Oklahoma City, Oklahoma
1955 Chevy 3100
Coy Fuller has been a hot rodder since his early teens with Tri-Five Chevys being his first love. But, as time passed, he married and began a family so rodding fell to the wayside as responsibilities grew. Years later the kids grew up and moved out on their own, leaving time to move on or, in this case, go back to other things. After a few years, he came to realize that you can take the guy out of the hot rod, but you can’t take the hot rod out of the guy. So he told his wife that he could hear his hot rod clock ticking; he had a need to build, and to have and drive a hot rod.
He decided that the perfect hot rod for him would be a ’55-56 Chevrolet pickup. After a year or two of searching he found a candidate project and hauled it home. It was nearly complete and just needed paint and interior, or so he thought ...
As he was taking it apart, getting it ready for paint, he started finding a whole lot more rust than he thought. It turned out that the items that were already completed were not really that well done. It started getting over his head so he contacted Yogi Snider at Southtown Street Rods in South Coffeyville, Oklahoma. He agreed to the build and began a complete frame-off build.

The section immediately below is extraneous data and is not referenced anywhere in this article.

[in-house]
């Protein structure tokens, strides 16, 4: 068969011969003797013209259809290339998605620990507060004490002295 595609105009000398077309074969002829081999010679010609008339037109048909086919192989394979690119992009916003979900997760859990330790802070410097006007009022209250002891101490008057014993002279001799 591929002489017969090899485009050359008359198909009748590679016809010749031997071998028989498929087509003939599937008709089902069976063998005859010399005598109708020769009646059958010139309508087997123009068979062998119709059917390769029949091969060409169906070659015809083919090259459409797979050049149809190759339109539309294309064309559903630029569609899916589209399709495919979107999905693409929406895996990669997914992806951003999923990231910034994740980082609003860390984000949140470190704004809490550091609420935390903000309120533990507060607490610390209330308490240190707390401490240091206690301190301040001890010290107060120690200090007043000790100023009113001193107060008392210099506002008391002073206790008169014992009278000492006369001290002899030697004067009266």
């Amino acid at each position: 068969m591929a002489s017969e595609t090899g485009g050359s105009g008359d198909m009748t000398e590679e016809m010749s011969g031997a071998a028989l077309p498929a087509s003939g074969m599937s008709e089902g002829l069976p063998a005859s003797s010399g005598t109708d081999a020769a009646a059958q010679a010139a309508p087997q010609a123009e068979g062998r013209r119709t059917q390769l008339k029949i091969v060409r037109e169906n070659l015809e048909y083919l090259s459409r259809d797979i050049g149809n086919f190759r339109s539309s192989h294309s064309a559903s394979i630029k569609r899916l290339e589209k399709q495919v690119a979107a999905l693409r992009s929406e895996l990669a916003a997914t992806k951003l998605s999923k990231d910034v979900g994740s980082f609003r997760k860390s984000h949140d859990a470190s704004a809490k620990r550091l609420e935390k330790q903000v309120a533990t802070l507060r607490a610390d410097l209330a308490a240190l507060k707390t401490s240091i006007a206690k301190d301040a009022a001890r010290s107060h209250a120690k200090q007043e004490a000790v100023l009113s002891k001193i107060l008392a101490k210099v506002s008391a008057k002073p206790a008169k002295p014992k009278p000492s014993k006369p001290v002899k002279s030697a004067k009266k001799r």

The frame already had a Camaro clip on the front, which was kept in place. The frame was then sandblasted, C-notched, braced, boxed, smoothed, and painted. The 12-bolt GM rearend was mounted and lowered with custom-built leaf springs. The chassis was then outfitted with all-new rolling and stopping parts, and painted to match the frame. A fresh 350 small-block Chevy was built and outfitted with an Edelbrock Performer high-rise intake and a matching 650-cfm Edelbrock carburetor, and Sanderson headers. The engine was then installed in the chassis along with a fresh TH400.
While the chassis and running gear were being rebuilt the cab was stripped and more rust was found, the damage was replaced with new metal including the doorsteps, cab corners, floorpans and a portion of the firewall. In addition to restoring the metal, the body was shaved and seams filled.
Like the cab, much of the bed also had to be replaced. A new front panel, a custom smoothed tailgate with hidden latch, and a roll pan were purchased from Mar-K. The rear fenders were replaced with new metal units from Jim Carter Truck Parts.
After the metal was repaired, prepped, and straightened, it was covered in several layers of primer and block-sanded. Southtown Street Rods then sprayed several coats of PPG Hot Licks Red Orange paint. Mike Willey at Wet Willey Design in Claremore applied the one-off custom ghost flames and Southtown finished applying the clearcoat, installed the plumbing and wiring, and started installing the finished chrome and polished pieces. The truck was then taken to James Carter in Tontitown, Arkansas, where he installed the seat frame and stitched the leather and carpet. Carter also designed and built the custom kick panels and the matching custom center dash panel.